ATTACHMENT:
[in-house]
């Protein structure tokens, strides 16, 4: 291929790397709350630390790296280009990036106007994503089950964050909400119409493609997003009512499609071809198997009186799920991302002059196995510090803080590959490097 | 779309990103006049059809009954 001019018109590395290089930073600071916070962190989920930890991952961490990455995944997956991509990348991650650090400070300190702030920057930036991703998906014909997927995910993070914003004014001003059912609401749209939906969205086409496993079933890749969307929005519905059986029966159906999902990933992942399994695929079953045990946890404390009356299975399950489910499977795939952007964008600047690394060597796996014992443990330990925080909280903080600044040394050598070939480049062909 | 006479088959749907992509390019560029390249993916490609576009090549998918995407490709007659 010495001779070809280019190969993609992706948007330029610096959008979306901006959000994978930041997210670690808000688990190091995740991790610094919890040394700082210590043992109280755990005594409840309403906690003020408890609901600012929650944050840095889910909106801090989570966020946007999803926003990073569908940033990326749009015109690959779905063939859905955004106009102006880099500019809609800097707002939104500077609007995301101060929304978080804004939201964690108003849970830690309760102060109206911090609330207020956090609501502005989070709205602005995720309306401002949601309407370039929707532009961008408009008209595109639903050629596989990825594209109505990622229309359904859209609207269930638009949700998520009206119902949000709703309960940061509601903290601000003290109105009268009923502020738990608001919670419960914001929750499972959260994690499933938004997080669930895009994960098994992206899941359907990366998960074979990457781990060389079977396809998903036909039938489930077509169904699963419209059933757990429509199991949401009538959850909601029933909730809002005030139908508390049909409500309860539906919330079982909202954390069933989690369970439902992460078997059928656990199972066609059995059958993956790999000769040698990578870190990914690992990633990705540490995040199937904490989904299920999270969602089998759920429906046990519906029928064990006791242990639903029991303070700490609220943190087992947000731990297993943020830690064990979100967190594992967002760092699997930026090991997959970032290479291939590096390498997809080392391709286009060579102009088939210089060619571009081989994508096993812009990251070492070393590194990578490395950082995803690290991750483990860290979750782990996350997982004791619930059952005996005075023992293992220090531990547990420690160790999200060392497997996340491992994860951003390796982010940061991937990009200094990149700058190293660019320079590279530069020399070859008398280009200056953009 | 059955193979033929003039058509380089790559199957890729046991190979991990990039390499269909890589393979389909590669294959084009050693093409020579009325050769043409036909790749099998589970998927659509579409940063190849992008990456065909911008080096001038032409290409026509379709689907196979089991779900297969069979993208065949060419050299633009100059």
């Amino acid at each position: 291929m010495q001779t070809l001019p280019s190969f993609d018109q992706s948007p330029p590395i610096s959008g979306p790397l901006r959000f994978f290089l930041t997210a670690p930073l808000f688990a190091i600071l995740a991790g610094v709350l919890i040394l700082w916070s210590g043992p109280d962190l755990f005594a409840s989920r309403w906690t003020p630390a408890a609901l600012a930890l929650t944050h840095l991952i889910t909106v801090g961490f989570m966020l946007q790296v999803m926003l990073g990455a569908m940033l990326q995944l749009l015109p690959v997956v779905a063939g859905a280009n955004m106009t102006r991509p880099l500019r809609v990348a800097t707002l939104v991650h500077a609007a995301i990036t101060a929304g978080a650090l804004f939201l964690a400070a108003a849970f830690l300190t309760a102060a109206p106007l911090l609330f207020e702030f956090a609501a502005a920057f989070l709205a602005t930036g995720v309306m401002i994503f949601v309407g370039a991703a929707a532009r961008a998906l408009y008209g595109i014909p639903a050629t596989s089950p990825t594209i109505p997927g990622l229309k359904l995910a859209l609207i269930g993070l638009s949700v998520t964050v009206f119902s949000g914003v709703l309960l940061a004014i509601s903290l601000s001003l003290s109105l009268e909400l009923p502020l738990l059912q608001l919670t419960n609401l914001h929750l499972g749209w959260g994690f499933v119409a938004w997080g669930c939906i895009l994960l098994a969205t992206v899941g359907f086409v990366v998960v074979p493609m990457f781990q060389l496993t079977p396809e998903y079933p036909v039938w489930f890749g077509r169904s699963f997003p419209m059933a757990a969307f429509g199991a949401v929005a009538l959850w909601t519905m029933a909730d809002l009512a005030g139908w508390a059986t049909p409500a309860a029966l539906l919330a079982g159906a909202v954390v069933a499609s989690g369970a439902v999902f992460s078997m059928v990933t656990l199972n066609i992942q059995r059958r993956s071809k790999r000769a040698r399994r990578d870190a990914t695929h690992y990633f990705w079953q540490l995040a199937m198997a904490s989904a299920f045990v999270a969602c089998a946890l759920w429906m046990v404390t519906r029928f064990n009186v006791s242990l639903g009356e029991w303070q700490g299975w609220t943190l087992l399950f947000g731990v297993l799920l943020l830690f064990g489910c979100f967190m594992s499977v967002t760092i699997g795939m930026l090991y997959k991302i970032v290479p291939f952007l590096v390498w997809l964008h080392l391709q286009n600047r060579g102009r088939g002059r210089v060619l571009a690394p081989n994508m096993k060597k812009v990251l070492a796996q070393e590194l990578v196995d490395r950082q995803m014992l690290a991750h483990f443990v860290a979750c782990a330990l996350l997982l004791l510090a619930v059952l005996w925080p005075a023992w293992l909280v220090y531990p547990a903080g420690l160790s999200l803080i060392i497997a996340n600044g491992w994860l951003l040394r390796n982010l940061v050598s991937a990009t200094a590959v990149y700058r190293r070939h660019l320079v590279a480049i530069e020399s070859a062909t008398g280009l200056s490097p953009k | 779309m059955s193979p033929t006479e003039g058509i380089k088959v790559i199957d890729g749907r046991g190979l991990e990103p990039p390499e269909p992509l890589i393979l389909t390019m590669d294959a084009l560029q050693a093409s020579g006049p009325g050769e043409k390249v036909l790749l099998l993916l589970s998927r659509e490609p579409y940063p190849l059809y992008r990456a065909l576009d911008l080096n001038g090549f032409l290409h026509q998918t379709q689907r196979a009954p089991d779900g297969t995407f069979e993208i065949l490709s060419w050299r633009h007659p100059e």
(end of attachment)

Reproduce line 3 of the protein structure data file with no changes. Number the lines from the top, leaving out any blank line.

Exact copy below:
């Amino acid at each position: 291929m010495q001779t070809l001019p280019s190969f993609d018109q992706s948007p330029p590395i610096s959008g979306p790397l901006r959000f994978f290089l930041t997210a670690p930073l808000f688990a190091i600071l995740a991790g610094v709350l919890i040394l700082w916070s210590g043992p109280d962190l755990f005594a409840s989920r309403w906690t003020p630390a408890a609901l600012a930890l929650t944050h840095l991952i889910t909106v801090g961490f989570m966020l946007q790296v999803m926003l990073g990455a569908m940033l990326q995944l749009l015109p690959v997956v779905a063939g859905a280009n955004m106009t102006r991509p880099l500019r809609v990348a800097t707002l939104v991650h500077a609007a995301i990036t101060a929304g978080a650090l804004f939201l964690a400070a108003a849970f830690l300190t309760a102060a109206p106007l911090l609330f207020e702030f956090a609501a502005a920057f989070l709205a602005t930036g995720v309306m401002i994503f949601v309407g370039a991703a929707a532009r961008a998906l408009y008209g595109i014909p639903a050629t596989s089950p990825t594209i109505p997927g990622l229309k359904l995910a859209l609207i269930g993070l638009s949700v998520t964050v009206f119902s949000g914003v709703l309960l940061a004014i509601s903290l601000s001003l003290s109105l009268e909400l009923p502020l738990l059912q608001l919670t419960n609401l914001h929750l499972g749209w959260g994690f499933v119409a938004w997080g669930c939906i895009l994960l098994a969205t992206v899941g359907f086409v990366v998960v074979p493609m990457f781990q060389l496993t079977p396809e998903y079933p036909v039938w489930f890749g077509r169904s699963f997003p419209m059933a757990a969307f429509g199991a949401v929005a009538l959850w909601t519905m029933a909730d809002l009512a005030g139908w508390a059986t049909p409500a309860a029966l539906l919330a079982g159906a909202v954390v069933a499609s989690g369970a439902v999902f992460s078997m059928v990933t656990l199972n066609i992942q059995r059958r993956s071809k790999r000769a040698r399994r990578d870190a990914t695929h690992y990633f990705w079953q540490l995040a199937m198997a904490s989904a299920f045990v999270a969602c089998a946890l759920w429906m046990v404390t519906r029928f064990n009186v006791s242990l639903g009356e029991w303070q700490g299975w609220t943190l087992l399950f947000g731990v297993l799920l943020l830690f064990g489910c979100f967190m594992s499977v967002t760092i699997g795939m930026l090991y997959k991302i970032v290479p291939f952007l590096v390498w997809l964008h080392l391709q286009n600047r060579g102009r088939g002059r210089v060619l571009a690394p081989n994508m096993k060597k812009v990251l070492a796996q070393e590194l990578v196995d490395r950082q995803m014992l690290a991750h483990f443990v860290a979750c782990a330990l996350l997982l004791l510090a619930v059952l005996w925080p005075a023992w293992l909280v220090y531990p547990a903080g420690l160790s999200l803080i060392i497997a996340n600044g491992w994860l951003l040394r390796n982010l940061v050598s991937a990009t200094a590959v990149y700058r190293r070939h660019l320079v590279a480049i530069e020399s070859a062909t008398g280009l200056s490097p953009k | 779309m059955s193979p033929t006479e003039g058509i380089k088959v790559i199957d890729g749907r046991g190979l991990e990103p990039p390499e269909p992509l890589i393979l389909t390019m590669d294959a084009l560029q050693a093409s020579g006049p009325g050769e043409k390249v036909l790749l099998l993916l589970s998927r659509e490609p579409y940063p190849l059809y992008r990456a065909l576009d911008l080096n001038g090549f032409l290409h026509q998918t379709q689907r196979a009954p089991d779900g297969t995407f069979e993208i065949l490709s060419w050299r633009h007659p100059e």